Don’t make me think was one of the first books I read about website design and usability, and it’s still one of the most relevant and useful in today’s online world.
Steve Krug has a simple, no-nonsense approach to usability that is refreshing in a field that is often obscured and mystified by consultants with a vested interest in making it sound difficult. At around 200 pages it’s a
short read too. Most readers should manage to get through it in a few sittings, or one long flight.
The basic premise of the book is that the more we make users think about what they are doing, the more we give them opportunities to leave our site. They either get fed up and confused, or are unable to make decisions on the questions we present them with. Think of your user as coming to your site with a small pot of patience and good will. Good UX is keeping this pot full and retaining the user by making things easy for them.
This is at the heart of the common sense approach to usability, and the rest of the book builds on this premise and shows examples of what it could mean when we’re designing forms, navigation, calls to action, and so on. This is where the book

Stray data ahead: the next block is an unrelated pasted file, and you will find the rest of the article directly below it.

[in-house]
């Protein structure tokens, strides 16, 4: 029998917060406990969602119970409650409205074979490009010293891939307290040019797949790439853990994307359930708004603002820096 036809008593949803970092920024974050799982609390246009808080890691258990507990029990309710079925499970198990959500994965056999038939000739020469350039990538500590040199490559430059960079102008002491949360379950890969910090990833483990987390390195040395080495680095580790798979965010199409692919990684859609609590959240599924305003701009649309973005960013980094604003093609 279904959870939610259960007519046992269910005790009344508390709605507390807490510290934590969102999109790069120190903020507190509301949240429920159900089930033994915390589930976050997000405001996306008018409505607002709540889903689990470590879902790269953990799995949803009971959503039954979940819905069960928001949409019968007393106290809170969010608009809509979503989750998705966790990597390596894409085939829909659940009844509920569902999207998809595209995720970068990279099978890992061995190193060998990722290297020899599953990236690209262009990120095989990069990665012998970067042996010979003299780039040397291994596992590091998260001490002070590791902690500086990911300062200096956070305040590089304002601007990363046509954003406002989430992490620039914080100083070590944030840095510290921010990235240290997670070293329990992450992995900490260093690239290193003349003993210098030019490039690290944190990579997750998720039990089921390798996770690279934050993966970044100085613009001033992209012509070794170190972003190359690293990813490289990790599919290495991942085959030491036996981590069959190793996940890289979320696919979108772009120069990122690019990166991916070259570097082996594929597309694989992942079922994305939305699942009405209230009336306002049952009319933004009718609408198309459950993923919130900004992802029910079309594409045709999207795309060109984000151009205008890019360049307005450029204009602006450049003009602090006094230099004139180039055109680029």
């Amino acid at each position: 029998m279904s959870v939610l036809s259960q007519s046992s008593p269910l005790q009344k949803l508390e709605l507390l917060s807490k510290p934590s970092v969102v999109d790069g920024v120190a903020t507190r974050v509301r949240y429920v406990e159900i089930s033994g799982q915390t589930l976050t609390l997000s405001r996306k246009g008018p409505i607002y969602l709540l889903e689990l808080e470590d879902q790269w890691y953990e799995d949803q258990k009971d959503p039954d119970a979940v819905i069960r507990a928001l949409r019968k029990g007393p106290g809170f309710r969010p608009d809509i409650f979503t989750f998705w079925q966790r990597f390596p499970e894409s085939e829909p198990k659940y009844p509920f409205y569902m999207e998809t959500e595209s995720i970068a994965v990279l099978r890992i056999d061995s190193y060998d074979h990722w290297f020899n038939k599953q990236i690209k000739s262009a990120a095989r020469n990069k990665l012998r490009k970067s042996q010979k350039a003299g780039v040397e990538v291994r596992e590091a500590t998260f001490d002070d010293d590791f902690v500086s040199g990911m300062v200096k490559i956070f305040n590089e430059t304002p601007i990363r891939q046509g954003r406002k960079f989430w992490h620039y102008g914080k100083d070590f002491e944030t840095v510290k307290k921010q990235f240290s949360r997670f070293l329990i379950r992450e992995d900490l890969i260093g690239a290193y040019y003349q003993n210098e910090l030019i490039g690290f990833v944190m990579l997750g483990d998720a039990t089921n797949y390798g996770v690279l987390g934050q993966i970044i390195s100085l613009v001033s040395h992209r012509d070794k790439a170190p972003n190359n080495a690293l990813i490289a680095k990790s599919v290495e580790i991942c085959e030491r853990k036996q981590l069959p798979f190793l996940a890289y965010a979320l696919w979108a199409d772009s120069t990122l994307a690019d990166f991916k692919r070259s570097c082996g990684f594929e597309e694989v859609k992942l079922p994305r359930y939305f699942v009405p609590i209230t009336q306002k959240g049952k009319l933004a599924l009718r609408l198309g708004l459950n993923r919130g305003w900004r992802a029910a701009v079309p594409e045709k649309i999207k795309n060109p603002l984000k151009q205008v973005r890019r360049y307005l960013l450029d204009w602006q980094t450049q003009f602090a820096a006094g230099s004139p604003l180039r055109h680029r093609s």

shines, you will start seeing your own website experiences through the Steve Krug filter and immediately be inspired to improve your experiences!
I really recommend this book for marketers moving from traditional media to online media. The best marketer in the traditional media world can easily fall into some of the traps exposed in this book! Best practice online is a totally different kettle of fish to traditional print media and this book will really help you get the mindset you need to get off to a good start!
There are some specific tips and tricks in the book, and Krug has had some criticism regarding these. Specifically, people have suggested that the usability Steve espouses is USA-centric, and not applicable to international markets. My website at work is published in 22 languages, and I can assure you that the usability in this book is absolutely applicable to international markets! Don’t look at the specific example of a form in this book (containing a zip code for example) and assume this is going to be the best form for your site targeting Russia. Don’t Make Me Think is not going to do the hard work for you, but will be onto a winner if you take the principles and apply them to your market!
One other tip, if you do pick up this book, be sure to get the second edition with 3 additional chapters on why people leave websites, web accessibility and hippo management.
You can help me earn a couple of pence by buying Don’t Make Me Think from Amazon via this link.
Have you read the book? What did you think? Any other usability books out there that I should get my hands on? I’d love to know your thoughts…